Uncharacteristically for me I’ve decided to publicly throw down the gauntlet to myself with these PB and GB AG Record attempts for 2021
50k (PB attempt, not record) 6hr (GB AG best performance) 50 mile (GB AG best performance)* 12hr (GB AG best performance)* 100 mile (GB AG best performance) 24hr (GB AG best performance) Spartathlon (Best V60)**
*I think I may already have the GB best according to DUV stats but I know I can do better.
**Mr Lantink will put the world best v60 out of reach for me. An incredibly inspiring runner! I’ll try to improve on GB best V60 though.
Now to start as I mean to go on and get some focused training underway!
Good luck with your own challenges everyone and let’s make this a really positive year!
I returned to Gloucester 24hr again this year despite it’s proximity to SpartathlOFF as figured since I’d managed a podium last year it was worth a shot and I was after a renewed AQ anyway.
In hindsight attempting your best a month after running the Spartathlon route will always be a big ask and so it proved.
I can’t wait for 2021 now as I was nowhere near my best at Gloucester (calling it at 12 hours) but have learned that despite that I’m currently AG GB record holder over both 50 miles and 12 hours, so I’m really looking forward to seeing what I can do when back in the groove!.
It was also amazing to finish 2020 ranked top in the World in my AG over 50 miles. Granted that’s for 2020 only, but hey I’ll take it 🙂
I’ve always been aware I’m knocking on the door of some long standing records but now I feel particularly inspired to see what I can do.
Well I was in denial until a month or so out from Spartathlon but the unthinkable happened due to Covid 19 devasting the dreams of our Greek friends, the ISA, volunteers and runners from across the globe.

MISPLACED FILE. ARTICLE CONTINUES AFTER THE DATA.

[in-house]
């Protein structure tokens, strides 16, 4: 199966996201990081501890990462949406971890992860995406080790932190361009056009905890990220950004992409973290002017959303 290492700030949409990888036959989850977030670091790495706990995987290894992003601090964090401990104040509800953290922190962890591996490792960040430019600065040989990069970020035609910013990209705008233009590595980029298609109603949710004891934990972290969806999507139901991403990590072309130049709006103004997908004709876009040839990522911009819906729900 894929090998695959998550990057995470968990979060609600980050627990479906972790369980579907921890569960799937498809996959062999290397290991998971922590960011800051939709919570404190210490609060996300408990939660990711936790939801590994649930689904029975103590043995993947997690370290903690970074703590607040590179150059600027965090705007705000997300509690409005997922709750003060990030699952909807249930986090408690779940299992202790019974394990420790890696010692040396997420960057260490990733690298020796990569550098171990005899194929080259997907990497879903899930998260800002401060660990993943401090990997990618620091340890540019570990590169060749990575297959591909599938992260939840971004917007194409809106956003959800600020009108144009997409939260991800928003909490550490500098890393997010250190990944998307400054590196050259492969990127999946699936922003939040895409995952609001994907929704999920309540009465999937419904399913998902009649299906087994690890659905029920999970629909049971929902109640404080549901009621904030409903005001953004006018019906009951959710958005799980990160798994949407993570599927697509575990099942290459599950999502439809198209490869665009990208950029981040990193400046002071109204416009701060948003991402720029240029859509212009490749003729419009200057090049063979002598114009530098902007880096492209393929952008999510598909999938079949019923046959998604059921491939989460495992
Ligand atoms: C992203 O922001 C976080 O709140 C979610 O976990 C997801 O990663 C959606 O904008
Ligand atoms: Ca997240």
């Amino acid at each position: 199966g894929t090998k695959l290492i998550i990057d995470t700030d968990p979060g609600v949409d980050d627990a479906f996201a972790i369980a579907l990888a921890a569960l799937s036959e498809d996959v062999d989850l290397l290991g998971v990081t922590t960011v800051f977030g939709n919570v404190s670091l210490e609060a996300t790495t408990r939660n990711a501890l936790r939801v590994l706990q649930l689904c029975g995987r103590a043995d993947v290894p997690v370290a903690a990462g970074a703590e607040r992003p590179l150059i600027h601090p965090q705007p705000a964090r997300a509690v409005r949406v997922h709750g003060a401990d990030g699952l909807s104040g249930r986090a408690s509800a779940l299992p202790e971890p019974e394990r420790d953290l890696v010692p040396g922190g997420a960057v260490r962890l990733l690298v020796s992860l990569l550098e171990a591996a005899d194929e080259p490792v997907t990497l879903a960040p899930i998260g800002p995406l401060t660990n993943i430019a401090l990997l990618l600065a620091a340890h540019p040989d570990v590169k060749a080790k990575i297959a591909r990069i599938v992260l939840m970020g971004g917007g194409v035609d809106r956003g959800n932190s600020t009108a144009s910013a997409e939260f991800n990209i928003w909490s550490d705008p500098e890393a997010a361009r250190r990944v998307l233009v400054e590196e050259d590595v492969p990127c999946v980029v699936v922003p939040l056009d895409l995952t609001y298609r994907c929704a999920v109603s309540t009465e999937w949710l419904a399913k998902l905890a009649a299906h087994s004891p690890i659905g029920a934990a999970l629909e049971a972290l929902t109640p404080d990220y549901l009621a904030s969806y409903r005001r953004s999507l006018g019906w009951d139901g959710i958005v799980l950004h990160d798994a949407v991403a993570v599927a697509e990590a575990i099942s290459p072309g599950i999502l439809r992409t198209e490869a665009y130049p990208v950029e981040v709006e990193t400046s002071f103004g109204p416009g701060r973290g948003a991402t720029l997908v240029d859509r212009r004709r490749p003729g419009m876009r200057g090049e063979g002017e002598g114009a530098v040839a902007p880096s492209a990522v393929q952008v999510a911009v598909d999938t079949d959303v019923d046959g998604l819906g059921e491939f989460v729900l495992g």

Despite tireless efforts by the International Spartathlon Association (ISA) restrictions imposed nationally resulted in this epic race being cancelled for the very first time in its history.
The Greek heritage race the Spartathlon wasn’t to be for the first time in 38 years. Or was it?
Okay Spartathlon was off but surely the journey had to be made, the foot had to be kissed, the flame had to be kept alive! There had to be a solution!
…and Elias Pergantis below seemed to share that view!
Friend and fellow Spartathlete James Ellis shared the same passion as I and many others across the world do.
We could not accept the possibility that an historic deed of such magnitude would not be celebrated, not be paid tribute to, not be honoured. It was unthinkable that the greatest race on earth had been scuppered by this pesky virus and that John Foden’s legacy would be interrupted in 2020.
So James put the word out asking if anyone fancied a run across Greece and fellow Spartathlete’s soon picked up on what he was getting at. Some alternative names for our informal effort were suggested but we settled on SpartathlOFF a suggestion of Bob Hearn.
To partake was an absolute no brainer for me. I was in…hook, line and sinker. Someone had to kiss the foot and kick back at Covid-19. So the idea gelled over the next few days before our planned flight to Greece.
Although absolutely committed I had several days of indecision due to a family medical emergency at home which meant I may not have been sble to make it, but I was relieved that at the eleventh hour we decided it was still possible.
So along with my fantastically brilliant and loyal crew Gill, Kelvin and Collette aided by the wonderful Jamie Holmes (James crew) we all packed our bags and headed out for what was to prove an incredibly memorable, albeit completely unique Greek adventure.
This was to be an unknown for us all. No official support, no dedicated lane to run in as we headed out of Athens, no police escort, traffic control and no checkpoints. Were we mad? Well the ISA feared if anyone was going to try something like this it would involve some crazy Brits!
We were of course concerned not to potentially upset the ISA or any of the authorities or bodies associated with Spartathlon. The last thing we wanted to do was any harm. We wanted to pay tribute to this great race, Greek history and satisfy our own insatiable desire to complete this magical journey to Sparta once again.
To that end our plans were kept low key to avoid a potentially unmanagable group congregating at tbe Herodion Atticus which could have caused push back from the authorities due to permissions, health and safety concerns etc, especially as we were to exit Athens without the police escort we are accustomed to.